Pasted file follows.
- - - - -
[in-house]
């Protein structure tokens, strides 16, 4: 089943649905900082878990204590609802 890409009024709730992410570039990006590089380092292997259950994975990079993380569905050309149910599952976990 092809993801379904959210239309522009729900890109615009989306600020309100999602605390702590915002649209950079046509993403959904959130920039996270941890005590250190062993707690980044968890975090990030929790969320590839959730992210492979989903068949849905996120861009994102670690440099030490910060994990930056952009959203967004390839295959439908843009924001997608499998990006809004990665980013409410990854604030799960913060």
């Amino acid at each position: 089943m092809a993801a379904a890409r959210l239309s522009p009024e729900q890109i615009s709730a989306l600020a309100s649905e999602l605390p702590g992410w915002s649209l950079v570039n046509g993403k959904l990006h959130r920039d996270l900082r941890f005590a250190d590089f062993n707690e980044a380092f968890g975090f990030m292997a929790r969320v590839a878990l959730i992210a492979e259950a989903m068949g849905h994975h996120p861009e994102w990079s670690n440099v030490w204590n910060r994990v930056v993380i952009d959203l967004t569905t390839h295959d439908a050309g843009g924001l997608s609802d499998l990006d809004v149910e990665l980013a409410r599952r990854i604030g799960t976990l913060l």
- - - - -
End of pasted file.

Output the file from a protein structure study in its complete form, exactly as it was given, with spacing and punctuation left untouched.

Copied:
[in-house]
């Protein structure tokens, strides 16, 4: 089943649905900082878990204590609802 890409009024709730992410570039990006590089380092292997259950994975990079993380569905050309149910599952976990 092809993801379904959210239309522009729900890109615009989306600020309100999602605390702590915002649209950079046509993403959904959130920039996270941890005590250190062993707690980044968890975090990030929790969320590839959730992210492979989903068949849905996120861009994102670690440099030490910060994990930056952009959203967004390839295959439908843009924001997608499998990006809004990665980013409410990854604030799960913060």
């Amino acid at each position: 089943m092809a993801a379904a890409r959210l239309s522009p009024e729900q890109i615009s709730a989306l600020a309100s649905e999602l605390p702590g992410w915002s649209l950079v570039n046509g993403k959904l990006h959130r920039d996270l900082r941890f005590a250190d590089f062993n707690e980044a380092f968890g975090f990030m292997a929790r969320v590839a878990l959730i992210a492979e259950a989903m068949g849905h994975h996120p861009e994102w990079s670690n440099v030490w204590n910060r994990v930056v993380i952009d959203l967004t569905t390839h295959d439908a050309g843009g924001l997608s609802d499998l990006d809004v149910e990665l980013a409410r599952r990854i604030g799960t976990l913060l």